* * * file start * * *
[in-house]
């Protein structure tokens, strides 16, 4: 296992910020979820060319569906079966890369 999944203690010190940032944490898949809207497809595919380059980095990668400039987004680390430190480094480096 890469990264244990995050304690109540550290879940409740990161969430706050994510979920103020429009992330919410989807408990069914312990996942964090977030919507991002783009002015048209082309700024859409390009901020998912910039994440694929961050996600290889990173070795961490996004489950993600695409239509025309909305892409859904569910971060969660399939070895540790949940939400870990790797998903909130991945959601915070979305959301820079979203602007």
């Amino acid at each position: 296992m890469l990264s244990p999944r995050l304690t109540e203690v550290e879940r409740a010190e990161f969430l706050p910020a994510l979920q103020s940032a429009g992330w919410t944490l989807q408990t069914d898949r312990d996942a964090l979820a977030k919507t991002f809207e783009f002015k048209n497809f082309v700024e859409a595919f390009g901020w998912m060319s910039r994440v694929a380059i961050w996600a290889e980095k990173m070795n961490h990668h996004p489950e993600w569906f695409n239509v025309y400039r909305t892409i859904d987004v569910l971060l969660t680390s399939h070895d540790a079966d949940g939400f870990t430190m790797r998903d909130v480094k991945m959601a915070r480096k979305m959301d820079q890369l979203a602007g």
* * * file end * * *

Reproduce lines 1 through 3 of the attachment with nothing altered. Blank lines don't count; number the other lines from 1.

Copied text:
[in-house]
């Protein structure tokens, strides 16, 4: 296992910020979820060319569906079966890369 999944203690010190940032944490898949809207497809595919380059980095990668400039987004680390430190480094480096 890469990264244990995050304690109540550290879940409740990161969430706050994510979920103020429009992330919410989807408990069914312990996942964090977030919507991002783009002015048209082309700024859409390009901020998912910039994440694929961050996600290889990173070795961490996004489950993600695409239509025309909305892409859904569910971060969660399939070895540790949940939400870990790797998903909130991945959601915070979305959301820079979203602007």
């Amino acid at each position: 296992m890469l990264s244990p999944r995050l304690t109540e203690v550290e879940r409740a010190e990161f969430l706050p910020a994510l979920q103020s940032a429009g992330w919410t944490l989807q408990t069914d898949r312990d996942a964090l979820a977030k919507t991002f809207e783009f002015k048209n497809f082309v700024e859409a595919f390009g901020w998912m060319s910039r994440v694929a380059i961050w996600a290889e980095k990173m070795n961490h990668h996004p489950e993600w569906f695409n239509v025309y400039r909305t892409i859904d987004v569910l971060l969660t680390s399939h070895d540790a079966d949940g939400f870990t430190m790797r998903d909130v480094k991945m959601a915070r480096k979305m959301d820079q890369l979203a602007g």